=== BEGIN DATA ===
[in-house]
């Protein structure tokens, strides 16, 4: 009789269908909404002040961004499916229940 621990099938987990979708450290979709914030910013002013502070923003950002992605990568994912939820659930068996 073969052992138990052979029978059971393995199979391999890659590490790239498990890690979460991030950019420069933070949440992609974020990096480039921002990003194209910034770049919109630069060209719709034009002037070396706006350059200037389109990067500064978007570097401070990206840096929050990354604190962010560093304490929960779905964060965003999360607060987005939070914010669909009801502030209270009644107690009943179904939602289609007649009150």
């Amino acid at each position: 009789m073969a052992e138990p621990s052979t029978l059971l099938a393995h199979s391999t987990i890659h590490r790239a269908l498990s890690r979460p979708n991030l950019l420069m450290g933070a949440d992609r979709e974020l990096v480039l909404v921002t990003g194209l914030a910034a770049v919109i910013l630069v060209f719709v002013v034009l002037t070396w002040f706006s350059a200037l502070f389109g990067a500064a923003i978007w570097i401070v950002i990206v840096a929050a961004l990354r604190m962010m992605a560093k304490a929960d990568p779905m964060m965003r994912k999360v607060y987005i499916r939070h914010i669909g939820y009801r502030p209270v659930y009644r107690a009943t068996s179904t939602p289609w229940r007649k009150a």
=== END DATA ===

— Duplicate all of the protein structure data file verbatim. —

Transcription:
[in-house]
């Protein structure tokens, strides 16, 4: 009789269908909404002040961004499916229940 621990099938987990979708450290979709914030910013002013502070923003950002992605990568994912939820659930068996 073969052992138990052979029978059971393995199979391999890659590490790239498990890690979460991030950019420069933070949440992609974020990096480039921002990003194209910034770049919109630069060209719709034009002037070396706006350059200037389109990067500064978007570097401070990206840096929050990354604190962010560093304490929960779905964060965003999360607060987005939070914010669909009801502030209270009644107690009943179904939602289609007649009150």
């Amino acid at each position: 009789m073969a052992e138990p621990s052979t029978l059971l099938a393995h199979s391999t987990i890659h590490r790239a269908l498990s890690r979460p979708n991030l950019l420069m450290g933070a949440d992609r979709e974020l990096v480039l909404v921002t990003g194209l914030a910034a770049v919109i910013l630069v060209f719709v002013v034009l002037t070396w002040f706006s350059a200037l502070f389109g990067a500064a923003i978007w570097i401070v950002i990206v840096a929050a961004l990354r604190m962010m992605a560093k304490a929960d990568p779905m964060m965003r994912k999360v607060y987005i499916r939070h914010i669909g939820y009801r502030p209270v659930y009644r107690a009943t068996s179904t939602p289609w229940r007649k009150a």